There's a commercial for a nutritional drink called Boost in which a woman says, "Age is just a number. And mine's unlisted." Every time I see that commercial, it reminds me how even in 2022, women are taught that they shouldn't discuss their age. In past generations, women were even told to lie about it-- to say they were younger than they actually were. Actresses always did this: evidently, studio moguls didn't want to hire a woman who was "too old."
It was a factor on TV as well-- older men were distinguished. Older women were... invisible. And if you think I'm exaggerating, look at your local or national news: chances are if the person doing the weather is a guy, he's conservatively dressed in a suit and tie; but if it's a woman, she's wearing a sleeveless dress (even if it's winter), and more often than not, the dress is tight enough to show that she has sex appeal (even if she also has a degree in meteorology). Agreed, things have improved a little from a generation ago when guys could be balding and paunchy and still be on TV, while women had to look eternally young and cute if they wanted to get hired. Today, there are a few veteran female reporters and anchors who are older, but very few of them look their chronological age. Nor are they supposed to.
What brought all this to mind was a recent story from Canada, where a widely-respected and very popular CTV news anchor named Lisa LaFlamme was fired. All across Canada, people wondered if her age (she's 58) was one reason. And then, there was her hair. During the pandemic, like many of us, she wasn't able to get to a salon for a good haircut, nor was she able to color her hair. So, she began anchoring the news with grey hair. Somehow, the republic didn't fall. Viewers who liked her before liked her with her natural hair color. But evidently, this was upsetting to some folks in management. Also upsetting: when everyone came back to the office again, she decided to continue wearing her natural grey hair, rather than getting it colored.
This shouldn't have been controversial, but for some folks, it was. Of course, her managers insisted that wasn't why she was being fired-- it was a business decision, they were taking the newscast in a new direction, etc. etc. But her fans put two and two together and came to the conclusion that she must have violated the unwritten taboo about women on TV not being allowed to look "too old." There's a segment of the viewership (and perhaps even the ownership) that still expect us to be "eye candy," it seems.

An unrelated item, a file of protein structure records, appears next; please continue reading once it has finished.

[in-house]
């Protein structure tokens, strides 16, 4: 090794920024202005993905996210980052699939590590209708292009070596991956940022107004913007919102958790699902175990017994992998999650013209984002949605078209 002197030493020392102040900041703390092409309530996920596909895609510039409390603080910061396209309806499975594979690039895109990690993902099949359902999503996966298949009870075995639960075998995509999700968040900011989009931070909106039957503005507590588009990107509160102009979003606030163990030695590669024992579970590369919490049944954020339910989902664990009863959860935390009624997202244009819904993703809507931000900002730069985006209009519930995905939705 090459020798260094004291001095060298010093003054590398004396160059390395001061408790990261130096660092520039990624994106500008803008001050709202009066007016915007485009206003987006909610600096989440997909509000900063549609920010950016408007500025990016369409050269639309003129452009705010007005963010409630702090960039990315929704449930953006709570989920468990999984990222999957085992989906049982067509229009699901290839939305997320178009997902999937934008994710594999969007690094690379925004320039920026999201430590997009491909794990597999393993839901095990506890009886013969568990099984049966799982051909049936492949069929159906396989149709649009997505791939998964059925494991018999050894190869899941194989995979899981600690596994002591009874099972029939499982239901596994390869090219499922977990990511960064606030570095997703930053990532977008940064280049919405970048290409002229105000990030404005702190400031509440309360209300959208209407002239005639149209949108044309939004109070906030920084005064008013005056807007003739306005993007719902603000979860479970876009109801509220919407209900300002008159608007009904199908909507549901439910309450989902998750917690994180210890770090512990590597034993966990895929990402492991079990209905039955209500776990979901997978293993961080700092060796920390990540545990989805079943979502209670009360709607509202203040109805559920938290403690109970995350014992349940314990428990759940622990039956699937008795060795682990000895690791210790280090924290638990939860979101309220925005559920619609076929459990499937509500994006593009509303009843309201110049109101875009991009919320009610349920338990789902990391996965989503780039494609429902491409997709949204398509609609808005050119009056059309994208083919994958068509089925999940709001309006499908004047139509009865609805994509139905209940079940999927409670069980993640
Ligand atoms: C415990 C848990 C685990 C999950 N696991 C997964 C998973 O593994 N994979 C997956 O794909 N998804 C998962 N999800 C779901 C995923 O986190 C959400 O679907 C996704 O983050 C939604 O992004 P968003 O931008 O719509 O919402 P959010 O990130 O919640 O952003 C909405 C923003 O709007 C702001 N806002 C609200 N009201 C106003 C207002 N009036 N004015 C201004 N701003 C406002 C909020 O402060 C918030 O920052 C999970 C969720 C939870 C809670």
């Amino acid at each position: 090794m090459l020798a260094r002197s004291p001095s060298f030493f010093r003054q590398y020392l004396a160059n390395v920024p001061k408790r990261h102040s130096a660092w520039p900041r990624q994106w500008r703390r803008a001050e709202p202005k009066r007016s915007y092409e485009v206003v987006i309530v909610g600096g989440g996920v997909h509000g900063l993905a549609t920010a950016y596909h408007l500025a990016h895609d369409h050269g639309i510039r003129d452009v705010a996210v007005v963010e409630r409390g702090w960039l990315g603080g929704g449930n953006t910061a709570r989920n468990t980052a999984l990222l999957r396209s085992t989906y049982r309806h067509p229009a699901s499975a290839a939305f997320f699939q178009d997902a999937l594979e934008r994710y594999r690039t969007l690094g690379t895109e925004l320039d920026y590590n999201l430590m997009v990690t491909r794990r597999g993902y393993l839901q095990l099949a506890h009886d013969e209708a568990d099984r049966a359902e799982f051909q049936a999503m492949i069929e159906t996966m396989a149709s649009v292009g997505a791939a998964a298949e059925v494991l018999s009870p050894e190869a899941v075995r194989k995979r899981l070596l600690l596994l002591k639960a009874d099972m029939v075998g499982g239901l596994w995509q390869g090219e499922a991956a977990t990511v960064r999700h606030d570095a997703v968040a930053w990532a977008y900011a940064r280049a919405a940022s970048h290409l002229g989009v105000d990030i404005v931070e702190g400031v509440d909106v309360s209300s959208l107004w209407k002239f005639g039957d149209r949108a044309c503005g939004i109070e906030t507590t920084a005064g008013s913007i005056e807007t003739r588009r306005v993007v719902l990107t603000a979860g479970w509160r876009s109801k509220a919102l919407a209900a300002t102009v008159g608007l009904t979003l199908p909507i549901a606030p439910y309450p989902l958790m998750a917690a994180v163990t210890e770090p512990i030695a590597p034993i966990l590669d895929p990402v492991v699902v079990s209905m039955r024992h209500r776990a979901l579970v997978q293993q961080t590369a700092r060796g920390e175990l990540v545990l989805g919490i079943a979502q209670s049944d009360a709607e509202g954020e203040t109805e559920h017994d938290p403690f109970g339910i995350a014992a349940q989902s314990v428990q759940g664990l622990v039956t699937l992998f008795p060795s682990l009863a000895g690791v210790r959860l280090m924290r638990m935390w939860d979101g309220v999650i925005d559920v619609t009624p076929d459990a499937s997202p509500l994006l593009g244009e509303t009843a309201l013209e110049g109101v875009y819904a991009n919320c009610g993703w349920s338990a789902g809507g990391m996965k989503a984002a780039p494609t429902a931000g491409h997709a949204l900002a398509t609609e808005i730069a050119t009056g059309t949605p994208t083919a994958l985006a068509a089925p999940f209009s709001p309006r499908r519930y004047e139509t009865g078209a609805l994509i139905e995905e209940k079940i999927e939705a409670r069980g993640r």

In Boston, in the 1980s, veteran news anchor Shelby Scott had something similar happen to her. I was quoted in an article about it in the Boston Globe recently, after she died: folks who remembered her called her an outstanding newswoman, a respected voice in Boston news... but back in the 1980s, when she reached her mid-40s, she was suddenly removed from anchoring in favor of someone much younger. And her male bosses defended the decision, saying it was time for a new direction (which is code for "it's time to hire a younger female"). Interestingly, the only people who defended her were other women who had encountered the same attitudes.
I understand that TV and movies are visual, and whether you're male or female, looking good on camera matters. But who gets to define "looking good"? I have watched lots of guys who are not exactly movie-star handsome, but they are informative and interesting. The same standard should apply to women. Having watched Lisa LaFlamme, and veteran reporters like Judy Woodruff and Christiane Amanpour, I find them personable, and they're comfortable on camera; but more importantly, they write well and they know their stuff. So, they have a few wrinkles. So, Lisa's hair is grey now-- why does any of this matter? Are we still stuck in the belief that women in media are not allowed to age? And if that's where we are, could someone please tell me why?
Thank you, Donna, for steering me towards your enlightening articles.ReplyDelete